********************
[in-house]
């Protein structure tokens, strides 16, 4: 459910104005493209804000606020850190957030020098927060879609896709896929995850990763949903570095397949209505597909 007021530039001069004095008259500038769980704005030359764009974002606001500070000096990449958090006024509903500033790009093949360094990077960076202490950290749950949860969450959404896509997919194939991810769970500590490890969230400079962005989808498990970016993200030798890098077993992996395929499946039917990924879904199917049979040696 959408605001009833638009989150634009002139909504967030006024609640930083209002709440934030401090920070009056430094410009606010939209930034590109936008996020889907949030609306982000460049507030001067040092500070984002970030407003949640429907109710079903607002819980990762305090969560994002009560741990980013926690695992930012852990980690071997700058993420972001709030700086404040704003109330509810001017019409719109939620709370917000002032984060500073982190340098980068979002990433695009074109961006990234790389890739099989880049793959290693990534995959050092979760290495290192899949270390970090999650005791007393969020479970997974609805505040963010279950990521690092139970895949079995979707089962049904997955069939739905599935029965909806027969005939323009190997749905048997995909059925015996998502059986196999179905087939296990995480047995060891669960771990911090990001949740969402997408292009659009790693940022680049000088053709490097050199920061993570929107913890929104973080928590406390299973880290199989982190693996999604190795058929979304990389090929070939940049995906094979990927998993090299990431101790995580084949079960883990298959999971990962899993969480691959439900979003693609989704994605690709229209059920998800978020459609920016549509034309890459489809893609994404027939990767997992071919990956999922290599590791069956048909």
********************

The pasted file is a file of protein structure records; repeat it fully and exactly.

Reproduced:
[in-house]
């Protein structure tokens, strides 16, 4: 459910104005493209804000606020850190957030020098927060879609896709896929995850990763949903570095397949209505597909 007021530039001069004095008259500038769980704005030359764009974002606001500070000096990449958090006024509903500033790009093949360094990077960076202490950290749950949860969450959404896509997919194939991810769970500590490890969230400079962005989808498990970016993200030798890098077993992996395929499946039917990924879904199917049979040696 959408605001009833638009989150634009002139909504967030006024609640930083209002709440934030401090920070009056430094410009606010939209930034590109936008996020889907949030609306982000460049507030001067040092500070984002970030407003949640429907109710079903607002819980990762305090969560994002009560741990980013926690695992930012852990980690071997700058993420972001709030700086404040704003109330509810001017019409719109939620709370917000002032984060500073982190340098980068979002990433695009074109961006990234790389890739099989880049793959290693990534995959050092979760290495290192899949270390970090999650005791007393969020479970997974609805505040963010279950990521690092139970895949079995979707089962049904997955069939739905599935029965909806027969005939323009190997749905048997995909059925015996998502059986196999179905087939296990995480047995060891669960771990911090990001949740969402997408292009659009790693940022680049000088053709490097050199920061993570929107913890929104973080928590406390299973880290199989982190693996999604190795058929979304990389090929070939940049995906094979990927998993090299990431101790995580084949079960883990298959999971990962899993969480691959439900979003693609989704994605690709229209059920998800978020459609920016549509034309890459489809893609994404027939990767997992071919990956999922290599590791069956048909």